AMA rejects calls for pharmacists to play greater role in health care system

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The Australian Medical Association says pharmacists need more training if they want to take on tasks of a doctor. Source: Getty

Despite a shortage of GPs in regional Australia and some patients being left out of pocket after doctor visits, the Australian Medical Association (AMA) has rejected calls from the Pharmacy Guild of Australia for pharmacists to play a greater role in the country’s healthcare system, claiming they don’t have the same experience as general practitioners to administer travel vaccinations, prescribe certain medications or offer treatments for health issues such as urinary tract infections.

It comes after the Pharmacy Guild of Australia released its Community Pharmacies: Part of the Solution policy earlier this week, saying that community pharmacists could play a greater role in the nation’s healthcare system and help improve accessibility and affordability for Australian families by using their training to the full.

The National President of the Guild, George Tambassi, said the health care system isn’t adapting to Australia’s ageing and growing population, with many people struggling with longer waits to visit their GP and greater out-of-pocket expenses.

“We found allowing pharmacists to perform to their full scope in the health system – including treating common ailments, dispensing medication for stable and ongoing medical conditions, and administering vaccines, could relieve pressure on GPs and Emergency Departments, freeing them up to spend more time with their patients,” Tambassi said in a statement, claiming that as many as half a million Aussies have avoided a visit to the doctor in recent times because the costs were simply too high.

The policy paper said pharmacists are in a position to relieve stresses and strains on the health system if they were able to fulfil the scope of their practice – something the AMA strongly disagrees with. AMA President Tony Bartone said in a statement that pharmacists should spend up to 15 years studying for a medical degree if they wanted to be doctors and that the public receive a higher level of care when health professionals work as a team within their scope of practice.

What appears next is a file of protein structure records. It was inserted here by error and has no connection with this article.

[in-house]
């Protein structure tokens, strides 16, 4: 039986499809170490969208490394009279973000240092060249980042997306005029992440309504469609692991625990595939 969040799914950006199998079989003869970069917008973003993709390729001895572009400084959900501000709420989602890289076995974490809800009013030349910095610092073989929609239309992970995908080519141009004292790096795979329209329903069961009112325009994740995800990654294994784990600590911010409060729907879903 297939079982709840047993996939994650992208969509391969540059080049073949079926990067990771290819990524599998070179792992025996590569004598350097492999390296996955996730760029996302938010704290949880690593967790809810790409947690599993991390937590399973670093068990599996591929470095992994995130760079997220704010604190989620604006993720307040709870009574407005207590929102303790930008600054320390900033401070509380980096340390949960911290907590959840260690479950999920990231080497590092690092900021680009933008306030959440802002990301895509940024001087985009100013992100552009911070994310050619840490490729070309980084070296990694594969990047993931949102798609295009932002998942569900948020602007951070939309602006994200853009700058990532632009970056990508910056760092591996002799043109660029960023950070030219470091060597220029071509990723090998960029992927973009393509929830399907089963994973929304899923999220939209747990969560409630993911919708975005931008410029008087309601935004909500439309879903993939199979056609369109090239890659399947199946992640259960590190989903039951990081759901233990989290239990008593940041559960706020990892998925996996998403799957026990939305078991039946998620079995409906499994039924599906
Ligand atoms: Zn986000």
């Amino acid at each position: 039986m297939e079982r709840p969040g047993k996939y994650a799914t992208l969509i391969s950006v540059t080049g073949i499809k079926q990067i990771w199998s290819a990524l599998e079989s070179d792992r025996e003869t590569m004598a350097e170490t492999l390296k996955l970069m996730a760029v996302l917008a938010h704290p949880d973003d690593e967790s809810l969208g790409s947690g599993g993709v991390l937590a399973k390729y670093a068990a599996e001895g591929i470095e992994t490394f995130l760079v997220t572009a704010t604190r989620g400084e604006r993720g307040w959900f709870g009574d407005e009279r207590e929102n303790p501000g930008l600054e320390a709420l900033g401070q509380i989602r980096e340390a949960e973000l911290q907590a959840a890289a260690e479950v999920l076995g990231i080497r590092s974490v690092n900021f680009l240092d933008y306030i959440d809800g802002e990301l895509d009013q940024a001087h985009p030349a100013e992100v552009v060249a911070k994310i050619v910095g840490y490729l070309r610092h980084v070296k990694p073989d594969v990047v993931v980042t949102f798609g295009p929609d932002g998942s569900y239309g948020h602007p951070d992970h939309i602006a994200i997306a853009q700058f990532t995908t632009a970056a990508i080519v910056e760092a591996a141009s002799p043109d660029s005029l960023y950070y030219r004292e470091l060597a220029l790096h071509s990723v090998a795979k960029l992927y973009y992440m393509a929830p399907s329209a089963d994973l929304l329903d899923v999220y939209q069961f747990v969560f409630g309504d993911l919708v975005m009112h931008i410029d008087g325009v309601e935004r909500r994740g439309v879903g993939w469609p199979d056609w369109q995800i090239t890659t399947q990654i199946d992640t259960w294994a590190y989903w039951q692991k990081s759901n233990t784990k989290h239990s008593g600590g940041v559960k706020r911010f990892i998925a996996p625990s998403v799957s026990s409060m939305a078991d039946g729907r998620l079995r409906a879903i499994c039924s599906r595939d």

“Patient care suffers, and health and lives are put at risk, when there is fragmentation of health care and the loss of continuity of quality health care,” Bartone said. “GPs study and train for more than a decade to provide quality holistic care for individuals and families through all stages of life.”

Tambassis said pharmacists currently undergo five years of training before they’re registered and that they are required to undertake continuous professional development each year, explaining that a policy change would allow pharmacists to use their training in full – just as they are in other countries such as Canada and the UK.

“According to the policy paper pharmacists would only treat to the extent of their training and are quick to refer patients to their GP or an ED when their health issue was beyond this training or patients needed reassurance,” Tambassis said.

Still, the AMA isn’t on board with the idea, with Bartone explaining that half a decade of study isn’t sufficient to practice as a doctor and that there are complex and special skills that come with being a GP. He also argued that pharmacists don’t know the medical histories of patients and that trusted doctor-patient relationship is at the core of safe, high-quality health and medical care.

“Undermining or diluting this relationship, as the Pharmacy Guild is proposing, is irresponsible and dangerous,” Bartone said. “The Guild should be focused on the interests of its members and individual pharmacists, not looking to make profits from usurping the roles of other health professions.”

Speaking on ABC Radio Melbourne with Jacinta Parsons and Sami Shah on Friday, he added that travel vaccination is “a very complex field”, despite chemists being able to administer the flu jab, while a tweet from the AMA read: “It would be irresponsible and dangerous to have pharmacists move way beyond their scope of practice to perform specialised roles currently undertaken by GPs.”

President of the Pharmacy Guild of Australia (Victoria) Anthony Tassone later tweeted: “It’s not a matter for @ama_media to dictate to an independently regulated profession including pharmacists what our scope of practice is. That’s a matter for the Pharmacy Board under the @AHPRA scheme.”

It’s also caused debate from patients within the community. One person on Twitter said: “Whilst pharmacist are not trained to take over roles of doctors it is also clear that doctors must pull their socks up with their less than ideal overprescribing habits.”

Another comment read: “After reading the article, I don’t see the problem. Travel vaccines, birth control, utis…not exactly things I’d demand they have an additional 4 years on top of their degrees to prescribe to me. Just seems like you don’t want to lose the money, or did I miss something?”

Another said: “Everybody’s health depends on a trusting and cooperative relationship between doctors and pharmacists. Without judging the proposals, there is a significant risk that this relationship will break down if the conflict is not quickly resolved. Patients will be the losers.”

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Do you think pharmacists should be allowed to do a lot more than they already do?

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